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  • Recurrent oral and genital aphthous ulcers and bilateral posterior/panuveitis are the hallmarks of Behçet disease (BD). Other disease manifestations include pustular and nodular skin lesions, arthritis, thrombophlebitis affecting superficial and deep veins, arterial aneurysms, brainstem lesions, and gastrointestinal ulcers.

  • Although similar mucocutaneous lesions can be seen in other inflammatory conditions, the ocular, vascular, and neurologic manifestations have distinctive features.

  • A hyperinflammatory response to physical trauma such as hypodermic injections (the pathergy reaction) or to environmental triggers such as streptococcal antigens is a characteristic feature of the disease. Genetic polymorphisms contribute to this dysregulated immune response.

  • There are no pathognomonic laboratory and clinical features of BD. Thus, the recognition of a combination of manifestations that are distinctive in their collective presence is necessary to establish the diagnosis.

  • Treatment should be tailored to the patient’s individual disease features. Medications, such as colchicine, glucocorticoids, immunosuppressives, apremilast, and biologic agents, can be used both to control inflammatory flares and to prevent recurrences.

General Considerations

Behçet disease (BD) is a vasculitic disorder of unknown etiology characterized by inflammatory attacks that target a variety of tissues and organs in a distinctive manner. The condition was first described by Hulusi Behçet, a Turkish dermatologist, who recognized a systemic disease typified by the triad of recurrent oral and genital aphthous ulcers and uveitis. Subsequent investigations revealed that the inflammatory attacks affect joints, blood vessels, the central nervous system, and gastrointestinal tract. Some manifestations of BD are self-limited and heal without any scar, but others such as uveitis, deep vein thrombosis, arterial aneurysms, or parenchymal neurologic findings may cause damage resulting in substantial morbidity and mortality.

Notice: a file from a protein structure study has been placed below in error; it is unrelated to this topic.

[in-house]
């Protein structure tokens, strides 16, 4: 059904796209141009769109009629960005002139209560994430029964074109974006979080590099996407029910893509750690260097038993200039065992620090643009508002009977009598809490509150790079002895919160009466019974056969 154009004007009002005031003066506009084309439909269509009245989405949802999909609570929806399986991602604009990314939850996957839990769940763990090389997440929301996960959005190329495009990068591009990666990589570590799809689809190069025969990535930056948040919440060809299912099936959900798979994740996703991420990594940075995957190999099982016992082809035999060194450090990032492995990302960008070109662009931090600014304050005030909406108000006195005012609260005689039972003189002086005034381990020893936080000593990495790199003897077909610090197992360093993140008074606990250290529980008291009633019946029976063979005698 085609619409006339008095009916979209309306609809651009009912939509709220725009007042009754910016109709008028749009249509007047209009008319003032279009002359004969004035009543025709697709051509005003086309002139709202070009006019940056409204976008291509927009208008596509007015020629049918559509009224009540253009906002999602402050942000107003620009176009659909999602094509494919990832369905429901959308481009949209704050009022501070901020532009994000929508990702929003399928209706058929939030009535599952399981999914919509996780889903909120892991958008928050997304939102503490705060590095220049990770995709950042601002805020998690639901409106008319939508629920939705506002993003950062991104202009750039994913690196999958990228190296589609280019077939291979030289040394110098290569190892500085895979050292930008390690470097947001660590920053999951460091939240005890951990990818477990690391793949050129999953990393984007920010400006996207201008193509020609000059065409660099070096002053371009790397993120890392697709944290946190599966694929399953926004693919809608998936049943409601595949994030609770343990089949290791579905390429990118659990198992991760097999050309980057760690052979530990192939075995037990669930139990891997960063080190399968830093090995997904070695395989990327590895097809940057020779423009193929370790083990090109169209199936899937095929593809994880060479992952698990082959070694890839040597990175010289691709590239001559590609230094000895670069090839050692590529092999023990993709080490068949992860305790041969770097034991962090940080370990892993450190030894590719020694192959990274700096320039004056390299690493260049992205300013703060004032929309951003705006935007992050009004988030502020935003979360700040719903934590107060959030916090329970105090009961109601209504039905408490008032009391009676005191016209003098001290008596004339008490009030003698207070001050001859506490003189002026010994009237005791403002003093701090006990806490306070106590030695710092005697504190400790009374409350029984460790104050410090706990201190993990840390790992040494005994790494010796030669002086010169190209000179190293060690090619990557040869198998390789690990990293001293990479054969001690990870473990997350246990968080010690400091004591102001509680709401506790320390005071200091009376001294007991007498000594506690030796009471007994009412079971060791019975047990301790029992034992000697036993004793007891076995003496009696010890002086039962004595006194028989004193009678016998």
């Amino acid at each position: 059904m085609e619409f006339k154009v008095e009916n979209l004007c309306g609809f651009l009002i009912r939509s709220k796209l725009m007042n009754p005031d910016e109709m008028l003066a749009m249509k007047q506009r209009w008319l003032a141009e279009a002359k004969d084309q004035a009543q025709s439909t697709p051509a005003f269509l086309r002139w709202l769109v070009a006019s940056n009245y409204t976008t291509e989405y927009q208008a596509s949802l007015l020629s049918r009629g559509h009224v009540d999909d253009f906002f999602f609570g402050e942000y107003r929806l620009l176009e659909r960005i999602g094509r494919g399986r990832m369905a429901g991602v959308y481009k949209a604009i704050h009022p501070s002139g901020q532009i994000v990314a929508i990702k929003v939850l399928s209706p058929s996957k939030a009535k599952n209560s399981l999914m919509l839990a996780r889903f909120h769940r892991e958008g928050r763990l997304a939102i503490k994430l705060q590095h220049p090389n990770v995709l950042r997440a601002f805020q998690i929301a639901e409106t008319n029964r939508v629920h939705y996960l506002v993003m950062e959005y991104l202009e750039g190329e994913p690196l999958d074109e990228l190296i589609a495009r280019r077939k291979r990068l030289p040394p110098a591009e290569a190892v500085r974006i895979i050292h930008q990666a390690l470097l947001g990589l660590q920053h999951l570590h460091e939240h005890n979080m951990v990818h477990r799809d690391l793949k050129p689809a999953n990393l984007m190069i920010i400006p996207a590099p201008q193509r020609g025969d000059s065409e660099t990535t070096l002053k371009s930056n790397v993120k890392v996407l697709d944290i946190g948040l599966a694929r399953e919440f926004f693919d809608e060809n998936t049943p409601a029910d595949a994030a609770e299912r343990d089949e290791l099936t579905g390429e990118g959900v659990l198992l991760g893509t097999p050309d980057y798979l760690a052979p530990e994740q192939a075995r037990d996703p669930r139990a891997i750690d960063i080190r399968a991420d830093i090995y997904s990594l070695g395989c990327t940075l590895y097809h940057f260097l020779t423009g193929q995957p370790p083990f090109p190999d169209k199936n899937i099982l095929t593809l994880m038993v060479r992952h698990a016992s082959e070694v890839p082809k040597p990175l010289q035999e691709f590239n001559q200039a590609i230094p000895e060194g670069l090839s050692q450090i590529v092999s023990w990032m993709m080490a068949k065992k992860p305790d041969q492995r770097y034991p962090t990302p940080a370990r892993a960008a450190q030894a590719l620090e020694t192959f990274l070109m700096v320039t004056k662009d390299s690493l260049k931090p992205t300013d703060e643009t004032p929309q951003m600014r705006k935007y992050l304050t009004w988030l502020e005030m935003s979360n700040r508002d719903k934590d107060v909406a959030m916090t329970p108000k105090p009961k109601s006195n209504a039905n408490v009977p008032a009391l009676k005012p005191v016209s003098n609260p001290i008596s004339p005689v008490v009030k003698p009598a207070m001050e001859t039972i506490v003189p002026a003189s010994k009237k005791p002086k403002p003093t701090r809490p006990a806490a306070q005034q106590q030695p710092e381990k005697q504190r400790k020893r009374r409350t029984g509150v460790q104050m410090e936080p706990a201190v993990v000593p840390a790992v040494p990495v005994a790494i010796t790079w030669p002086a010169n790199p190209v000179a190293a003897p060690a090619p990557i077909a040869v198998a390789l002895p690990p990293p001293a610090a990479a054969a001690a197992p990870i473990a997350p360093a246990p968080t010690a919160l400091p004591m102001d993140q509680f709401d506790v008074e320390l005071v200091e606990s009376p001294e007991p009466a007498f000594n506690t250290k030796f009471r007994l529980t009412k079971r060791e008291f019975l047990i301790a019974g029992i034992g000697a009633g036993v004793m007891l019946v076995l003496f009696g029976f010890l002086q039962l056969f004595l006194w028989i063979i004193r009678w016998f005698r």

BD has unique epidemiological features. Its prevalence is higher in Eastern Mediterranean countries and along the ancient Silk Road to China, Korea, and Japan, and substantially lower in the Northern Europe and Americas. This unique geographic distribution is accounted for primarily by the increased prevalence of HLA-B*51 in the areas where the disease is found commonly.

BD is seen almost equally in males and females, but severe manifestations of the disease are seen more frequently in male patients. A preference for female patients with less severe course was noted in western countries. BD starts more commonly in the third decade. Young age of onset (<25 years) has been associated with a more severe disease course.

Etiology & Pathogenesis

BD is a multifactorial disease with a significant contribution of genetic factors as well as environmental triggers. HLA-B*51 is the strongest genetic susceptibility factor identified to date. Recent studies have also revealed weaker but independent contributions of other HLA Class I antigens influencing the risk for BD. Some of these alleles enhance disease susceptibility (eg, B*15, B*27, B*57, A*26) but others are known to be protective against the expression of BD (eg, B*49, A*03). A certain ...

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